Astronomy Myths and Legends- The Tale Of the Lucky Red Moon
Because of my training in mythology and history, I like this blog to not only be a window into the night sky, but also a glimpse into the past. Before science, people used myths and legends to explain how the world works, and they have always had ideas about what is going on in the heavens. I am proud to begin this new page to explain some of the myths that connect us with the stars and with the past.
The Tale of the Lucky Red Moon
Since the subject of this week’s blog is the Moon, I thought I’d take some time to mention an interesting story I heard about Moon mythology. I was getting ready to set up for a tour when a young Indian couple came in to look at the observatory. They asked me an interesting question of whether there is any correlation between the seasons and red moons, because according to Indian mythology, a red Moon is luckier than a regular Full Moon. I did a little research and I found this story about the Hindu god Ganesh, and how he chose to both bless and curse the full moon during the month of Bhadtrapada, which runs from August 22nd to September 22nd.
One day the elephant headed god Ganesh paid a visit to the beautiful god of the Moon, travelling as he always did upon a white mouse. The Moon laughed at the god’s odd appearance which drew fury from Ganesh. He put a curse upon the Moon that would cause anyone who looked at it during the fourth day of the fourth fortnight of Bhadrapad would suffer dire bad luck, including false accusations from one’s neighbor. Ganesh also cursed the Moon itself, causing it to vanish from the sky. The Moon pleaded with Ganesh, who accepted the Moon’s apology. He therefore modified the curse and made the Moon to vanish only once a month. He also decreed that on the second fortnight of Bhadrapad, all obstacles would be removed from those who prayed to Ganesh. This forms the basis of the Indian festival of Ganesh Chaturthi, a 10 day festival centered around the waxing and waning of the Moon. It is a time of cleanliness and prayer, where mortals pray to Ganesh to remove the obstacles in their lives. It is also a time of celebration with song, dance, and other live performances. To learn more about this sacred festival, click here.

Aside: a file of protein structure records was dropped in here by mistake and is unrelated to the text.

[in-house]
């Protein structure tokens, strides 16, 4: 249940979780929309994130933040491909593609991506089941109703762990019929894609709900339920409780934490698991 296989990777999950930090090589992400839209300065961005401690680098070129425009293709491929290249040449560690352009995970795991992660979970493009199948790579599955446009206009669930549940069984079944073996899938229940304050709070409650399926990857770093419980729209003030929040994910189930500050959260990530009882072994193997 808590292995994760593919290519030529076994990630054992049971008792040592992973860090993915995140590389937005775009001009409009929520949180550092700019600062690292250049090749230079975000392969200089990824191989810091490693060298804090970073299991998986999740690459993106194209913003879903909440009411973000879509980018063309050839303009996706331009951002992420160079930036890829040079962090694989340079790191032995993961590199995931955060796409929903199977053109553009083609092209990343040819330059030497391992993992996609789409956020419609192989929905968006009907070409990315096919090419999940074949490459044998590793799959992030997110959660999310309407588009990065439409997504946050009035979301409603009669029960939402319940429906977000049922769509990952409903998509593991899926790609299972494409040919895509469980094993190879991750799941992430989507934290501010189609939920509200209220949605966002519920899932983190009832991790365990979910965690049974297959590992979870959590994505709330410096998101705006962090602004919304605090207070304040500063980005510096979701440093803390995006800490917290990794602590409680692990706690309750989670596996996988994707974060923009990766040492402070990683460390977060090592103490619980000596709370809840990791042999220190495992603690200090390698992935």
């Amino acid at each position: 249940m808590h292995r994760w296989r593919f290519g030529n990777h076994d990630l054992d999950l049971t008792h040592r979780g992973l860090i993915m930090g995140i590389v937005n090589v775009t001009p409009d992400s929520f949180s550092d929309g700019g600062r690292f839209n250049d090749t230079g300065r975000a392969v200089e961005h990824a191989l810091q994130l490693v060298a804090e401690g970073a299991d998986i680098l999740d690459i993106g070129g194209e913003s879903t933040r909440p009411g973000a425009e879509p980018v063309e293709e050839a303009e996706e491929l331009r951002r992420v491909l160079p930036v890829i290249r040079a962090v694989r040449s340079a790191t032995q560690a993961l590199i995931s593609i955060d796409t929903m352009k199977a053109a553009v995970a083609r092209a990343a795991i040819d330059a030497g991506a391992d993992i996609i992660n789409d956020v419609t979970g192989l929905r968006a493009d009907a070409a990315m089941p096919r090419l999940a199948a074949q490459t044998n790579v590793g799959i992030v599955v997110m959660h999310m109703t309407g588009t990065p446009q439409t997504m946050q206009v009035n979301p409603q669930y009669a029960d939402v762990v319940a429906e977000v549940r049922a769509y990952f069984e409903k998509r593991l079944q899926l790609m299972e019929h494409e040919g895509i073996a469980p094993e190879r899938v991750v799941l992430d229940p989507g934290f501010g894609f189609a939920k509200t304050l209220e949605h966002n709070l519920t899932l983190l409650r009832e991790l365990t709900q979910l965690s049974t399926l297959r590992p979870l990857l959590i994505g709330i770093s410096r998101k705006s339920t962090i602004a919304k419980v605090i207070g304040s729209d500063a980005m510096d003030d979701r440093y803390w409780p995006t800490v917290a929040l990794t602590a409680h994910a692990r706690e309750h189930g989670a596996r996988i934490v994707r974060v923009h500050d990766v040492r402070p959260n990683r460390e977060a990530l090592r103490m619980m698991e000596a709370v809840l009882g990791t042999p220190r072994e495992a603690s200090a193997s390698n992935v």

The reason the moon appears red during late August and early fall, is that the nights are longer. As the Moon rises earlier and earlier in the fall sky, more atmospheric interference passes in front of the moon, spreading the light from the Sun like a prism. The Moon then appears red because red wavelengths of light are more visible during early twilight .
Hinduism is not the only religion that venerates the red moon of fall- the Algonquin Native Americans also revered it because it occured right at the time of year when corn and other important crops would become ripe, which is why this full moon is sometimes called the Harvest Moon. The festival of the Harvest moon is still practiced in some American towns, and is a celebration of Native American culture. For more info, click here: http://harvestmoonamericanindianfestival.wordpress.com/about/
As I always say, myth and legend always step in to pick up the slack when science fails to explain something. So you can see how since ancient times, cultures all over the world have been fascinated by the Moon, and charted its path through the year to determine important events here on Earth.